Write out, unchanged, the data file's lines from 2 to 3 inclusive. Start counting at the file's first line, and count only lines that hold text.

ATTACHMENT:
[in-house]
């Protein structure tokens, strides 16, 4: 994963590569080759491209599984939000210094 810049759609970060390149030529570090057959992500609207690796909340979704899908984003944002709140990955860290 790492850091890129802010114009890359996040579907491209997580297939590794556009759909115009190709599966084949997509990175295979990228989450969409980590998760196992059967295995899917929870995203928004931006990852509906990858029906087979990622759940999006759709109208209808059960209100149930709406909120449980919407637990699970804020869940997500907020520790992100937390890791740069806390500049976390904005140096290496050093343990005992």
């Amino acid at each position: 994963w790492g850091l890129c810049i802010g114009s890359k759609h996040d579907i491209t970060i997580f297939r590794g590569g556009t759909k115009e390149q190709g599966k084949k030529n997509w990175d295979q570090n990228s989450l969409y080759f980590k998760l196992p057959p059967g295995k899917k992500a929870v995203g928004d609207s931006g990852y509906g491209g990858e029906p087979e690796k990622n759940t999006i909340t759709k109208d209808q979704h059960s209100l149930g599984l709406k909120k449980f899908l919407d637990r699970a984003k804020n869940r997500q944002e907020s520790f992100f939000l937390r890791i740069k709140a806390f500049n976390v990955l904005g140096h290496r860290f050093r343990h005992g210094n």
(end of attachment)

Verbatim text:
């Protein structure tokens, strides 16, 4: 994963590569080759491209599984939000210094 810049759609970060390149030529570090057959992500609207690796909340979704899908984003944002709140990955860290 790492850091890129802010114009890359996040579907491209997580297939590794556009759909115009190709599966084949997509990175295979990228989450969409980590998760196992059967295995899917929870995203928004931006990852509906990858029906087979990622759940999006759709109208209808059960209100149930709406909120449980919407637990699970804020869940997500907020520790992100937390890791740069806390500049976390904005140096290496050093343990005992």
């Amino acid at each position: 994963w790492g850091l890129c810049i802010g114009s890359k759609h996040d579907i491209t970060i997580f297939r590794g590569g556009t759909k115009e390149q190709g599966k084949k030529n997509w990175d295979q570090n990228s989450l969409y080759f980590k998760l196992p057959p059967g295995k899917k992500a929870v995203g928004d609207s931006g990852y509906g491209g990858e029906p087979e690796k990622n759940t999006i909340t759709k109208d209808q979704h059960s209100l149930g599984l709406k909120k449980f899908l919407d637990r699970a984003k804020n869940r997500q944002e907020s520790f992100f939000l937390r890791i740069k709140a806390f500049n976390v990955l904005g140096h290496r860290f050093r343990h005992g210094n």